When Sunderlal Bahuguna Took On Henry Ford’s Great-Grandson

Awbuck Qandoe

New Delhi, May 22, 2021: Long before terms such as ‘climate change’ and ‘eco-activism’ had come into fashion, Sunderlal Bahuguna had become the pioneer of environmental movement in India.

From the famous Chipko movement, to forcing Indira Gandhi to ban deforestation, protesting against the contentious Tehri dam project for decades, to taking on the dangerous liquor mafia in the Himalayas – Bahuguna scripted a journey that went on to inspire environmentalists from all over the world.

His demise on Friday at the age of 94 is like the end of an era that will be most remembered for his grit and passion for saving the jungles of the Himalayas from the clutches of corporate as well as state imperialism.

BAHUGUNA VS. FORD

While it is Chipko of the 1970s that is most synonymous with his name, one of his lesser known battles to save nature had come during the 2000s against Alfred Brush Ford, a great-grandson of American automobile tycoon Henry Ford, the founder of the Ford Motor Company.

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The story goes like this.

In 2005, Alfred Ford, a top Detroit-based investor, had signed an MoU with the Himachal Pradesh state government to build a massive international ski resort around Manali.

The investment for the mega tourism project came directly from ABF, the company owned by Alfred Ford.

As per the project plans, the ski resort would house 700 five-star rooms, 300 chalets, a handicraft village, a ropeway service, and a food court, among other delights, that would attract holidaying crowds from India and abroad.

However, well aware of the possible negative impact that such expansive projects in the lap of nature could have, Bahuguna had swung into action, joining a torrent of activists with a mission to coax the authorities to scrap the deal.

Bahuguna not only feared that Alfred Ford’s tourism and entertainment project around Manali would destabilise the ecological balance of the surrounding environment, he also felt the MoU itself was not drawn up in the best interests of the locals.

Along with many other environmentalists, he had argued that the agreement handed Ford’s company blanket rights to Manali’s forests for a 99-year period – a condition that he felt was objectionable.

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Denudation of the forests, displacement of dozens of villagers, disturbance of the sources of water were also among various issues that he and other activists highlighted at that time.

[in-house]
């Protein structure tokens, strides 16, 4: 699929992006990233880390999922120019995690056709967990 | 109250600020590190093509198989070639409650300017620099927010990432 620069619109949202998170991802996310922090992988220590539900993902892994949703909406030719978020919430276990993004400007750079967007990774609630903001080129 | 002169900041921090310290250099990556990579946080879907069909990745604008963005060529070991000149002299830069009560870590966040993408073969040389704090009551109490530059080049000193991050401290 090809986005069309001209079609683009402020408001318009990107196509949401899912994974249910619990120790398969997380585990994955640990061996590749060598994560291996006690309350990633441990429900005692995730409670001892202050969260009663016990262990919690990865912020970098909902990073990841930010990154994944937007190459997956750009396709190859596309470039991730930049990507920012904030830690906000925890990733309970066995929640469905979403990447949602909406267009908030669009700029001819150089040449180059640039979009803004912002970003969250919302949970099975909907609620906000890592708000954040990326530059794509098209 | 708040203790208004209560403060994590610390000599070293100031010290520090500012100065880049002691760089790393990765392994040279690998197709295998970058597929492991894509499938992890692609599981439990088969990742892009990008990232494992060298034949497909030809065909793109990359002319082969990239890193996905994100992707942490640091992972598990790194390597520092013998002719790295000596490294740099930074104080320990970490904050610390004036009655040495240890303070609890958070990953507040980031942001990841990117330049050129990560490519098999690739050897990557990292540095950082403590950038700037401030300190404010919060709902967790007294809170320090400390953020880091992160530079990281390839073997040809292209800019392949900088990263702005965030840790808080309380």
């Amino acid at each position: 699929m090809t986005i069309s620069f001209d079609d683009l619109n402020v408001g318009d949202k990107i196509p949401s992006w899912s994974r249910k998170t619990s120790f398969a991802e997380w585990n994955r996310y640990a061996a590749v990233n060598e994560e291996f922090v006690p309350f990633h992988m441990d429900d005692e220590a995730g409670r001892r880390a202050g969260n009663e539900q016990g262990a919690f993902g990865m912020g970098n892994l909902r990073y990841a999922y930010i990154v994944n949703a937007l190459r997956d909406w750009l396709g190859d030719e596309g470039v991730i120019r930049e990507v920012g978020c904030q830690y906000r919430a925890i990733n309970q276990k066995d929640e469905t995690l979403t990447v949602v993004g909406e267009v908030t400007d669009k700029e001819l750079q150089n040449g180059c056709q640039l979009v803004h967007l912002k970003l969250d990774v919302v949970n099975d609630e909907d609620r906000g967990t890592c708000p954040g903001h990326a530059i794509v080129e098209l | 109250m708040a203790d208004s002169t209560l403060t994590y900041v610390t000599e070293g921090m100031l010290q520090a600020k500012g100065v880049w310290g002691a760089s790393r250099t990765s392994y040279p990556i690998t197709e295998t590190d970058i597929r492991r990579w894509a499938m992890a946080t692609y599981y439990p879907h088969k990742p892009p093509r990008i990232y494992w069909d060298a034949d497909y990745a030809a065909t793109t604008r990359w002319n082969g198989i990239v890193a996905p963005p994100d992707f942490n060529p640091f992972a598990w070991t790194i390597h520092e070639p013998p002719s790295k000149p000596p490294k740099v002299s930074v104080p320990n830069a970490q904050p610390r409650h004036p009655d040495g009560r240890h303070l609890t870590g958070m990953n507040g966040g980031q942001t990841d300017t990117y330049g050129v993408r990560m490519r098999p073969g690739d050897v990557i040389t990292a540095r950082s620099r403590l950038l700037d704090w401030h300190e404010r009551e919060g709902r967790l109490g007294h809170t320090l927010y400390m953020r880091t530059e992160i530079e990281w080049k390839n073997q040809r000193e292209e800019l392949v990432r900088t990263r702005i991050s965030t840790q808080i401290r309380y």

In fact, it had even been reported at that time that Bahuguna and fellow protesters were contemplating conveying their worries straight to the American government.

The resistance of the locals against Alfred Ford’s project was led mainly by three entities – Jan Jangran evam Vikas Samiti, Jan Hit Sangarsh Samiti, and Him Niti Abhiyan.

A comprehensive fact-finding report on the likely impact of the proposed ski project, published at that time, gives a vivid lowdown of Alfred Ford’s mission.

The preliminary report, titled ‘Impacts of the proposed Himalayan Ski-Village Project in Kullu, Himachal Pradesh’, was written by Manshi Asher. It shed light on the likely impact of Alfred Ford’s plan, focusing on the implications on forest cover, livelihoods of the locals, the company’s obligations, cultural concerns, and several other areas.

Years down the line, Henry Ford’s great-grandson’s ski resort dreams in Himachal remained in limbo, with the state’s political elite choosing to walk a tightrope on the project instead of ramming it ahead.

FORD’S MAYAPUR CONNECTION

Alfred Ford, however, remains deeply tied to India though. He is a self-proclaimed devotee of the Hindu god Krishna and has invested in ISKCON set-up in Mayapur, in Bengal’s Nadia district.

Bahuguna’s fight to save Manali from the proposed ski resort is one of countless battles he’s fought – although it’s relatively less discussed that his epic struggles to universalise the Chipko movement.

His philosophy was simple, powerful and timeless. To depend on nature, you have to protect nature – be it the trees, be it the rivers, or be it the mountains.

Bahuguna has left us, but his famous words will remain with us forever – ‘Ecology is permanent economy’. With him gone, it is an uneasy thought to think if there indeed are enough warriors like him next in line to protect India’s precious hills.

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